Mergers and acquisitions (M&A) are a massive component in global financial activity, amounting to perhaps $5 trillion in activity in 2015 alone.  With such a large dollar volume, some analysts (mostly academics) wonder why a large portion of studies on M&A activity show very little financial gain to the acquiring firm from their M&A activity.

ma Source: IMF

Why is there so much M&A activity happening when there is potentially little to no financial gain?  Well, one answer might be that virtually all of the academic studies on the topic rely on data reported by public acquirers versus data from both public and private acquirers.

What do the results look like when a distinction is made between private acquirers and public acquirers?  In an interesting new study, a couple of professors provide some answers.  Here is a look at a fascinating recent study from a couple of professors out of the University of Toronto and the Shanghai Jiao Tong University (Andrey Golubov and Nan Xiong).

The Data

The authors employ data on U.S.-based firms’ M&A activity from the Capital IQ database.  In a bit of uniqueness, in the U.S., private firms that have $10 million or more in total assets and 500 or more shareholders must file with government regulators.  Private companies may also list their securities with the U.S. Securities and Exchange Commission.

The authors collected data on leveraged buyouts by public and private firms from 1997 to 2010.  A summary of their results follow.

The Findings

In the following table are the results.  Interestingly, there is a large difference between the financial returns of private companies compared to public companies.  The Return on Assets (ROA) difference is an astonishing 5.77% compared to -0.88% from one year before acquisition to two years thereafter.  Many of the results are statistically significant to at least the 95% level.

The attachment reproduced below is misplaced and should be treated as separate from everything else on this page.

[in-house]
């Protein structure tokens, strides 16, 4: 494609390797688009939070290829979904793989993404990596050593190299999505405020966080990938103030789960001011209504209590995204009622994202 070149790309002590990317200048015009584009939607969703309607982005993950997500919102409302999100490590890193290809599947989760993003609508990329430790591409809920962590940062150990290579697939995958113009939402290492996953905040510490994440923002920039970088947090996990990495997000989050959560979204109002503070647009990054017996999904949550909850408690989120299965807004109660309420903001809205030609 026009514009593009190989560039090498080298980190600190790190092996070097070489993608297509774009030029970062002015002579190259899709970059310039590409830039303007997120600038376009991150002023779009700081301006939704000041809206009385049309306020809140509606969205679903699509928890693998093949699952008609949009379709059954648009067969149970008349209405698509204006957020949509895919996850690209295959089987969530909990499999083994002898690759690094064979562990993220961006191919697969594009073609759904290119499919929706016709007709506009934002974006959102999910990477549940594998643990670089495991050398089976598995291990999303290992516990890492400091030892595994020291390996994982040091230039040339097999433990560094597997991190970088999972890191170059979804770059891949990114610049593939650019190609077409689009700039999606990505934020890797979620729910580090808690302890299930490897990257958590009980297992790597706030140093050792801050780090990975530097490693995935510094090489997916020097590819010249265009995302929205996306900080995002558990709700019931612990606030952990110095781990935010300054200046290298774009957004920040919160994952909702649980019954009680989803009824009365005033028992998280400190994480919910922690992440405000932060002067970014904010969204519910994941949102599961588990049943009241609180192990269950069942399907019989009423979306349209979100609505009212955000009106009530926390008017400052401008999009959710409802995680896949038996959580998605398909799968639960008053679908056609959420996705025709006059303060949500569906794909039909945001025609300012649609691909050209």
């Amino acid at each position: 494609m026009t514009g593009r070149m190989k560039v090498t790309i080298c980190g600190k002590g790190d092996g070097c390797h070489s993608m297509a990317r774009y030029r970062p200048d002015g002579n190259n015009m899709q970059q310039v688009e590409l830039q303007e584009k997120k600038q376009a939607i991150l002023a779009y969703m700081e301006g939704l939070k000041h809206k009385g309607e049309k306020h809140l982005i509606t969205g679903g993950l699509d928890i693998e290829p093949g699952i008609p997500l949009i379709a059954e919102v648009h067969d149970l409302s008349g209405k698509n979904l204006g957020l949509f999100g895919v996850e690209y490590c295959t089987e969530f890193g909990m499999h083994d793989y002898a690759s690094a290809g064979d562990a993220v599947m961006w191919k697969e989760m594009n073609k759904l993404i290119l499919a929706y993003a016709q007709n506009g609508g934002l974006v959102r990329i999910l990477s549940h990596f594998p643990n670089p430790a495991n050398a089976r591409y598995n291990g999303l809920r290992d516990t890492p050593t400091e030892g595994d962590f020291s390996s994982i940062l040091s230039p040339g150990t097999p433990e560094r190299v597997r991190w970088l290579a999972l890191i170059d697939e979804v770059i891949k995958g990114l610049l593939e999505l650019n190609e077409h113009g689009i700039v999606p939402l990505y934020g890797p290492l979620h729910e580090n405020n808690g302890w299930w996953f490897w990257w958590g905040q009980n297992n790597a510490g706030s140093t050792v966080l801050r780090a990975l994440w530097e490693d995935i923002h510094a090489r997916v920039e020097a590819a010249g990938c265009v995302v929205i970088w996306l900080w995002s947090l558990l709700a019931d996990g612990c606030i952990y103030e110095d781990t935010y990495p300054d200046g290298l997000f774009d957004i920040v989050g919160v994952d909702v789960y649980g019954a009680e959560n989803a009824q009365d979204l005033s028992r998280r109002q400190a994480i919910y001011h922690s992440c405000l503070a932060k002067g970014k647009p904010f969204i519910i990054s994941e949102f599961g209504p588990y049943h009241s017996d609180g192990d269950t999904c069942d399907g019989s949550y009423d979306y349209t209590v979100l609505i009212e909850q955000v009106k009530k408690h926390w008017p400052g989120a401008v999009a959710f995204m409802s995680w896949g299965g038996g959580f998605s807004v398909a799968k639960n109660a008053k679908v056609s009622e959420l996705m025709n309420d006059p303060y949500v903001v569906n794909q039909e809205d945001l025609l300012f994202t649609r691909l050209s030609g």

table3 Source: Golubov and Xiong

Why Would This Outcome Show Up?

A number of possible reasons might explain the difference in returns between private acquirers and public acquirers.  Perhaps the strongest reasons might be that private firms lack the problem of dispersed ownership and posses a lower challenge on the connection between ownership and management.


The interesting results – still to be confirmed by other studies – suggest that there is certainly something to the long-debated issue on concentrated ownership and dispersed ownership. We will be watching to see whether future research will corroborate  Golubov’s and Xiong’s results.  If substantiated, it suggests the private equity world perhaps has some adjustments to make.


Every year Job Search Digest reviews what happened with private equity cash compensation.  Would you guess cash earnings went up or down in 2016?  What percentage of earners made more than $1 million?  How many made less than $50,000?  Here’s a look.

The 2015 Picture

Before going into the 2016 results (the report’s entire results are available for purchase), here’s a look at how things looked in 2015.

In 2015, about 1% of respondents made over $1 million, while 6% made between $500,000 and $1 million, 18% made between $300,000 and $500,000, and 11% made between $250,000 and $300,000.

On the other end about 15% made between $200,000 and $250,000, about 20% made between $150,000 and $200,000, about 18% made between $100,000 and $150,000, about $10% made between $50,000 and $100,000, and only 1% made less than $50,000.

2015CashEarnings Source: Job Search Digest’s Private Equity & VC Compensation Report

The 2016 Picture

Shifting now to the 2016 picture, here’s that look.

Overall, about 1% of respondents said they made more than $1 million in 2016, about 8% of respondents said they made $500,000 to $1 million in 2016, about 23% of survey participants indicated they made between $300,000 and $500,000, about 11% made between $250,000 and $300,000, and 15% made between $200,000 and $250,000.

On the so-called lower end of the private equity earnings spectrum, about 20% of respondents said they made between $150,000 and $200,000, about 15% made between $100,000 and $150,000, and about 7% said they made between $50,000 and $100,000.  Not bad compared to pretty much any other industry.

2016CashEarnings Source: Job Search Digest’s Private Equity and VC Compensation Report

What Changed from 2015 to 2016?

With 2015 and 2016 both addressed, here’s a look at the difference.